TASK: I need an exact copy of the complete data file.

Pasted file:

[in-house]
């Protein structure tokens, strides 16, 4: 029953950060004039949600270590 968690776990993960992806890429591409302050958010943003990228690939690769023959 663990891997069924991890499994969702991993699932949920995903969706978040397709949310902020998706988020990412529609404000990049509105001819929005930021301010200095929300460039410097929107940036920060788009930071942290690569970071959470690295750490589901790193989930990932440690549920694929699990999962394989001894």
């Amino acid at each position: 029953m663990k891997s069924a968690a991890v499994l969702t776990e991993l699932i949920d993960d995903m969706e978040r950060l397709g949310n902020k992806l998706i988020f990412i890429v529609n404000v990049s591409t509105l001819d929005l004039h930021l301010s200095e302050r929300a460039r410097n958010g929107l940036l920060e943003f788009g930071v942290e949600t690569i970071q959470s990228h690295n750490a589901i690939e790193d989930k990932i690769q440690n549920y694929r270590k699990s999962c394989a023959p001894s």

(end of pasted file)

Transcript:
[in-house]
């Protein structure tokens, strides 16, 4: 029953950060004039949600270590 968690776990993960992806890429591409302050958010943003990228690939690769023959 663990891997069924991890499994969702991993699932949920995903969706978040397709949310902020998706988020990412529609404000990049509105001819929005930021301010200095929300460039410097929107940036920060788009930071942290690569970071959470690295750490589901790193989930990932440690549920694929699990999962394989001894």
């Amino acid at each position: 029953m663990k891997s069924a968690a991890v499994l969702t776990e991993l699932i949920d993960d995903m969706e978040r950060l397709g949310n902020k992806l998706i988020f990412i890429v529609n404000v990049s591409t509105l001819d929005l004039h930021l301010s200095e302050r929300a460039r410097n958010g929107l940036l920060e943003f788009g930071v942290e949600t690569i970071q959470s990228h690295n750490a589901i690939e790193d989930k990932i690769q440690n549920y694929r270590k699990s999962c394989a023959p001894s």